My Journey Towards Relational Cooking and Slow Food
By: Robby Richardson, Store Manager
My journey begins:
I think I have always enjoyed cooking in one form or another for the time that it grants me with others. I grew up loving to help my father cook on the grill. I’m not sure I was always a help, but I enjoyed the time with him and the delicious food that resulted.
Robby - grilling at age 3
One of the things that spurred on my interest in food preparation was in high school, I won the Betty Crocker award my senior year (more correctly known as the General Mills Search for Family Leadership). However, it was actually a multiple choice test, not anything to do with cooking. However, this early success spurred me to develop a couple of different “go to” dishes that I could prepare for friends and family. People who know me are not surprised to learn that most of those dishes fell into the dessert category.
My passion continues:
Throughout the years, I have enjoyed cooking for the time it affords me with others. In the years that my wife and I have been “empty nesters”, I have gradually taken on a larger share of meal preparation responsibilities. In doing so, I have learned a number of different techniques and recipes. I have also expanded beyond the grilling and dessert categories, although I have to admit that these are still my favorites. But in the last couple of years, I’ve begun to learn that the most important aspects of cooking often go beyond ingredients and recipes.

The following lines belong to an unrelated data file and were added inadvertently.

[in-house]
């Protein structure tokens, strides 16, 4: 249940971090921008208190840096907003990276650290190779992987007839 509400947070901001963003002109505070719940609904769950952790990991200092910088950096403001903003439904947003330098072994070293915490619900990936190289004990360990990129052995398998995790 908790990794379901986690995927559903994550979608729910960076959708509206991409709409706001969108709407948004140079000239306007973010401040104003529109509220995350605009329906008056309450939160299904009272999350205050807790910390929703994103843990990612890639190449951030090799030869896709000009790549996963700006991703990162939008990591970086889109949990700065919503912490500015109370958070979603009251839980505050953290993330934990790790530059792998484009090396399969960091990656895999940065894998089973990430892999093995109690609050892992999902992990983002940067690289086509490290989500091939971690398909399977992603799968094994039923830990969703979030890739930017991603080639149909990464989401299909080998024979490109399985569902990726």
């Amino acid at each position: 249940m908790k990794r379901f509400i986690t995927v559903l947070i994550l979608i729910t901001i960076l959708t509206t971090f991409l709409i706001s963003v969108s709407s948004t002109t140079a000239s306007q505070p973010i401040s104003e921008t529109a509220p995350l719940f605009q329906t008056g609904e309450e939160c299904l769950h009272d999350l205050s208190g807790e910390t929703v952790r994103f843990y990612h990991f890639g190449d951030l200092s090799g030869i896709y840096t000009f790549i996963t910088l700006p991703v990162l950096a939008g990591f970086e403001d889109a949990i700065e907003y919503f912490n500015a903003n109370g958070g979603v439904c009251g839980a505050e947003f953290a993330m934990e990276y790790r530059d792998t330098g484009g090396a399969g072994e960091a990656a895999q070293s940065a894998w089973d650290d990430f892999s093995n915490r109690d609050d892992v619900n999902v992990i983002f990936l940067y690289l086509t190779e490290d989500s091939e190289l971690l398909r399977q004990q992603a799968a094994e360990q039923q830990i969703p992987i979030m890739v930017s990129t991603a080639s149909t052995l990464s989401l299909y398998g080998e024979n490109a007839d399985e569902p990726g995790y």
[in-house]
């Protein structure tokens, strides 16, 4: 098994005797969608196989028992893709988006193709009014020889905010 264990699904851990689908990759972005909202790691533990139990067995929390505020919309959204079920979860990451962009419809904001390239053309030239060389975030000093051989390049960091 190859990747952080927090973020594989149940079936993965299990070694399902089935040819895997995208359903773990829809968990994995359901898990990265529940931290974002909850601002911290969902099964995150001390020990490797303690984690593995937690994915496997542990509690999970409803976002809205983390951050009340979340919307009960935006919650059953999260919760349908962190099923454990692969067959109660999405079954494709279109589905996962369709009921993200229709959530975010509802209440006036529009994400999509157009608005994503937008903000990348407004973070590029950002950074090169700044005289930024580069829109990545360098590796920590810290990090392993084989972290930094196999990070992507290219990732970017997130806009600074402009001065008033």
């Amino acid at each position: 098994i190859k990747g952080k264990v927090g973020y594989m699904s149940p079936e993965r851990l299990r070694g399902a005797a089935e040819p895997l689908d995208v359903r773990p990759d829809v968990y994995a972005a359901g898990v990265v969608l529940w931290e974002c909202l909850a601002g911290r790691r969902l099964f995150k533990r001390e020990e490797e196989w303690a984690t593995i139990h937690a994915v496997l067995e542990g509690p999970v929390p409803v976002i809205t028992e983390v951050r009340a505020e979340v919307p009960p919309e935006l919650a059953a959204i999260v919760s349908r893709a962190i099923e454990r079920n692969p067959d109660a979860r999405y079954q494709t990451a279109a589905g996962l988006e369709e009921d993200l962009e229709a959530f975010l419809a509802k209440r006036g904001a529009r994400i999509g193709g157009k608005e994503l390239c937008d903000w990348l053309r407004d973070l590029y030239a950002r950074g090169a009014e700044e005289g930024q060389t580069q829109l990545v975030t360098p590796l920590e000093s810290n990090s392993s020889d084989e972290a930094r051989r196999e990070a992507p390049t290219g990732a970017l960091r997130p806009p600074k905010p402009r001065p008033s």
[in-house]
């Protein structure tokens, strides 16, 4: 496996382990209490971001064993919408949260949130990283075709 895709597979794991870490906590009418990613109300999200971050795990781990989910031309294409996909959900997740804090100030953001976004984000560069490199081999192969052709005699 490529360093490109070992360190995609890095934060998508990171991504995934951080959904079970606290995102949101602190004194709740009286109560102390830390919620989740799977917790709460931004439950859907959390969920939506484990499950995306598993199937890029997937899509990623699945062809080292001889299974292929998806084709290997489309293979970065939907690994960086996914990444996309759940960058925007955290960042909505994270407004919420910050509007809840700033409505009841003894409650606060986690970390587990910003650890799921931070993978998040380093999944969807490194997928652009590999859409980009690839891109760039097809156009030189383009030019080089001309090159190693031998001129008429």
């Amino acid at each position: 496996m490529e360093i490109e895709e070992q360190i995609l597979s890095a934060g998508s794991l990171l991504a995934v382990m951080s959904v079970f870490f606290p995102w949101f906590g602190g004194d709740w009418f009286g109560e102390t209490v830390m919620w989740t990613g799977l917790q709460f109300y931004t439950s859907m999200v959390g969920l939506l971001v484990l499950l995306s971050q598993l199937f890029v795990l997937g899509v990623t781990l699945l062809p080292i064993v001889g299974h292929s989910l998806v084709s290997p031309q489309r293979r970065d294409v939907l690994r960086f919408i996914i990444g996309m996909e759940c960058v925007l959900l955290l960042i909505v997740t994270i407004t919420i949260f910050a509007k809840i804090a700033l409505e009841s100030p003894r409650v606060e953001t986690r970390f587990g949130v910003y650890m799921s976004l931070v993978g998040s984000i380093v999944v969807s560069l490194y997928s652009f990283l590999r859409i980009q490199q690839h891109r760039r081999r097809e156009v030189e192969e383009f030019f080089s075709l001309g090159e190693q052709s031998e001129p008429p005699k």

Robby - grilling with friends
One of the things I now find fulfilling is cooking with my wife. We are both usually at home on Fridays, and we have started the habit of working together on Friday dinner. Yes, it’s fun to try new recipes and new tastes, but what I have really enjoyed is the time with her. There is a ritual and a rhythm that comes with cooking together and then sitting down to that meal … and I am coming to really appreciate that time.
A number of years ago, there was a movement that sprang up in different parts of the world that was called the Slow Food Movement. It is basically an effort to counteract the impact of fast food on our lives and on our culture. I love the description that is part of their purpose statement on their website: to prevent the disappearance of local food cultures and traditions, counteract the rise of fast life and combat people’s dwindling interest in the food they eat, where it comes from and how our food choices affect the world around us.
So I have challenged myself to learn to cook “locally and seasonally”. I have begun frequenting our local farmers market and ask a lot of questions. This past summer, my wife and I had a CSA share (Community Supported Agriculture) with a local farm. I learning a lot more about local and regional food cultures. AND I am learning to slow down and enjoy the process of food preparation as well as the result.
My present focus:
One of our goals here at Kneaded Kitchens is to “build a community around cooking". We’d love to join YOU in your journey! Whether that means you join our recipe email list, pick up a few of our favorite kitchen tools, or stop in to the store to talk about your favorite kitchen memories, we look forward to journeying with you!
Robby - Making breakfast crepes with grandson